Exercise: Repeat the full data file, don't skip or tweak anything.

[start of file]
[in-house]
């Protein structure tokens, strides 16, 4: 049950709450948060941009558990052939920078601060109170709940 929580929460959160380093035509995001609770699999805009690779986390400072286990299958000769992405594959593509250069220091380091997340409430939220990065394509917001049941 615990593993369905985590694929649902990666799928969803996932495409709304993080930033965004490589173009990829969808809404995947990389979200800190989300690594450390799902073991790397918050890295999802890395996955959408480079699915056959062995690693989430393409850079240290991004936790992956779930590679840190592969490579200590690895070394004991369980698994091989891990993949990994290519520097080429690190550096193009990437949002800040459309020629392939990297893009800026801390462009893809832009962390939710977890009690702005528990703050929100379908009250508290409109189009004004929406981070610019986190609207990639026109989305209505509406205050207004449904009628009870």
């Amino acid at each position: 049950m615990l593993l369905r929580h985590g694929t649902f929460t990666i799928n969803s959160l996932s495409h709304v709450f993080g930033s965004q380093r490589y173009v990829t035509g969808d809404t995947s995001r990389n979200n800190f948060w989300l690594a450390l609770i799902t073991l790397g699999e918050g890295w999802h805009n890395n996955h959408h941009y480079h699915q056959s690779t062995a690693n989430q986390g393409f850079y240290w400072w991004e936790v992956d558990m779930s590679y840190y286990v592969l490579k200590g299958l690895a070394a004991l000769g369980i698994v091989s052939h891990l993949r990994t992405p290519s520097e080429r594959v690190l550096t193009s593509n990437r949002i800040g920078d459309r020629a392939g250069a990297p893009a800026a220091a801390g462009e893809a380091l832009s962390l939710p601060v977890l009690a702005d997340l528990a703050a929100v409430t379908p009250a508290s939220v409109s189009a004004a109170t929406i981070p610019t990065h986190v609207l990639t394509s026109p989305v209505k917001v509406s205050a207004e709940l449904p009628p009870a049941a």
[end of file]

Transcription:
[in-house]
């Protein structure tokens, strides 16, 4: 049950709450948060941009558990052939920078601060109170709940 929580929460959160380093035509995001609770699999805009690779986390400072286990299958000769992405594959593509250069220091380091997340409430939220990065394509917001049941 615990593993369905985590694929649902990666799928969803996932495409709304993080930033965004490589173009990829969808809404995947990389979200800190989300690594450390799902073991790397918050890295999802890395996955959408480079699915056959062995690693989430393409850079240290991004936790992956779930590679840190592969490579200590690895070394004991369980698994091989891990993949990994290519520097080429690190550096193009990437949002800040459309020629392939990297893009800026801390462009893809832009962390939710977890009690702005528990703050929100379908009250508290409109189009004004929406981070610019986190609207990639026109989305209505509406205050207004449904009628009870």
């Amino acid at each position: 049950m615990l593993l369905r929580h985590g694929t649902f929460t990666i799928n969803s959160l996932s495409h709304v709450f993080g930033s965004q380093r490589y173009v990829t035509g969808d809404t995947s995001r990389n979200n800190f948060w989300l690594a450390l609770i799902t073991l790397g699999e918050g890295w999802h805009n890395n996955h959408h941009y480079h699915q056959s690779t062995a690693n989430q986390g393409f850079y240290w400072w991004e936790v992956d558990m779930s590679y840190y286990v592969l490579k200590g299958l690895a070394a004991l000769g369980i698994v091989s052939h891990l993949r990994t992405p290519s520097e080429r594959v690190l550096t193009s593509n990437r949002i800040g920078d459309r020629a392939g250069a990297p893009a800026a220091a801390g462009e893809a380091l832009s962390l939710p601060v977890l009690a702005d997340l528990a703050a929100v409430t379908p009250a508290s939220v409109s189009a004004a109170t929406i981070p610019t990065h986190v609207l990639t394509s026109p989305v209505k917001v509406s205050a207004e709940l449904p009628p009870a049941a």